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England’s chief medical officer has revised their advice on alcohol consumption, which brings the recommended intake of alcohol for women in line with that of men.
The new advice claims that both men and women should not consume more than 14 units of alcohol per week – equivalent roughly to seven small glasses of 11.5% ABV wine, or six pints of 4% ABV beer.
The changes also reflect the fact that even low levels of alcohol consumption can impact negatively on consumers’ health and contribute to an increased likelihood of developing cancer. The chief medical officer has said that the new recommendations should be applied moderately over three or more days, while at least two days per week are kept alcohol-free.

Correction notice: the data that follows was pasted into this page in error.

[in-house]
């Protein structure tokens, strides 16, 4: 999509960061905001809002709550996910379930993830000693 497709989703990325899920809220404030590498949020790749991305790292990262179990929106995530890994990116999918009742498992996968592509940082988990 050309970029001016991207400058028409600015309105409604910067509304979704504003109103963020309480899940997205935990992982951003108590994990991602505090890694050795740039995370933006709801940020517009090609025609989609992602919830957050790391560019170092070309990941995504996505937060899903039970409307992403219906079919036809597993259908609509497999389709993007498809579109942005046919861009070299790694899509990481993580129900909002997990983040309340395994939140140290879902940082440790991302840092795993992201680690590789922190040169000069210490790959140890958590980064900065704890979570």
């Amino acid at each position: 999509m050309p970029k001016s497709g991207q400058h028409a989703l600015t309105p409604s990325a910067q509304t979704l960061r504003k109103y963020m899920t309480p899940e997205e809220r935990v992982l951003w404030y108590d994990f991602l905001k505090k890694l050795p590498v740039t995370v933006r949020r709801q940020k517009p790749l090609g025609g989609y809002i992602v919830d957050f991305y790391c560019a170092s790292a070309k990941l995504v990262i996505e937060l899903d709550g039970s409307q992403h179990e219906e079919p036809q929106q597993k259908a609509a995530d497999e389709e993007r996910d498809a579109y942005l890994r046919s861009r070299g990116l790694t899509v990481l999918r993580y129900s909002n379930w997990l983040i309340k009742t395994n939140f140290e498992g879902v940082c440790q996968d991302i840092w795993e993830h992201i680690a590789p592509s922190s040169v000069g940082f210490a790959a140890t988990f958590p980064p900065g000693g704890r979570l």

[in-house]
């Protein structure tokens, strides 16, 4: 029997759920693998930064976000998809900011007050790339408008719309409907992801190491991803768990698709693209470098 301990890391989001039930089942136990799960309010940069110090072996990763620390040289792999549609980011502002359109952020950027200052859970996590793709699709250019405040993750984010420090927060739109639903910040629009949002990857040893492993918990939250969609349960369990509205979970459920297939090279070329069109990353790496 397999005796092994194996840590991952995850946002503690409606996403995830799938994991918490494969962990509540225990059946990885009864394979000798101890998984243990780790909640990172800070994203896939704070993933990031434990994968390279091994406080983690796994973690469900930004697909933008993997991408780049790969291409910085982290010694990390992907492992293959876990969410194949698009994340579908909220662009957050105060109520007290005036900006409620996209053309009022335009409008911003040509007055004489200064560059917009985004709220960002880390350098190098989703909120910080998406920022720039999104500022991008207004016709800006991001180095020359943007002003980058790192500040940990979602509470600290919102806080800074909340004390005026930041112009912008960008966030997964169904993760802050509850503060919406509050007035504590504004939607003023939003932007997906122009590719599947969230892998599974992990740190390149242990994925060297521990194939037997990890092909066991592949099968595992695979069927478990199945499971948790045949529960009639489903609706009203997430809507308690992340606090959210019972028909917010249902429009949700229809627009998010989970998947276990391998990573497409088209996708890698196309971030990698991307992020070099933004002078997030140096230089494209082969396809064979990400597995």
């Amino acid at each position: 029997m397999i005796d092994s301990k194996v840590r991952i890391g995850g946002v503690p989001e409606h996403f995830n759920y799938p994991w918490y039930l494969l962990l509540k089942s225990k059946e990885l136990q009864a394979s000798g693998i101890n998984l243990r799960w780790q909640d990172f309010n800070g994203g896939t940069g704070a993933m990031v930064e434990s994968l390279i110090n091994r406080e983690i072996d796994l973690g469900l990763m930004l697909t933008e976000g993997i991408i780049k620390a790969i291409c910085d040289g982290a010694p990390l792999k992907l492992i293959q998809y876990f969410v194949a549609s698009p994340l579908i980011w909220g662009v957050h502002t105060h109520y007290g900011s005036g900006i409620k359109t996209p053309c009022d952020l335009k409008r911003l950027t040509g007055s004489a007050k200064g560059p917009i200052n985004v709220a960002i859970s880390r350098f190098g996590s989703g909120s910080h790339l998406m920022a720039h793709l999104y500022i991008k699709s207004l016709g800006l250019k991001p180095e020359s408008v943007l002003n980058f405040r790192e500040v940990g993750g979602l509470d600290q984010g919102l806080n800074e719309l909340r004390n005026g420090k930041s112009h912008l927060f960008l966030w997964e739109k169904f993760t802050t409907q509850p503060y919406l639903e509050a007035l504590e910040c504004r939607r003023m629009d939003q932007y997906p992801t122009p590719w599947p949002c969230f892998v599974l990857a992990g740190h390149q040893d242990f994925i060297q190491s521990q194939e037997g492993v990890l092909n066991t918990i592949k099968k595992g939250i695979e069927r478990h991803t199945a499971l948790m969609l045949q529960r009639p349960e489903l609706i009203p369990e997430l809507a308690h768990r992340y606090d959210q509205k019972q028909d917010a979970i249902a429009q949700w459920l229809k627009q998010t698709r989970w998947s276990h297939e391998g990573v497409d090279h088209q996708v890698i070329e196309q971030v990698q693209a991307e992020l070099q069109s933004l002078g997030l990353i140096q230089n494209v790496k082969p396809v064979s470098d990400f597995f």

It is the first time since 1995 that the advice has been changed in full.
Sally Davies, England’s current chief medical officer, said: “Drinking any level of alcohol regularly carries a health risk for anyone, but if men and women limit their intake to no more than 14 units a week it keeps the risk of illness like cancer and liver disease low.”
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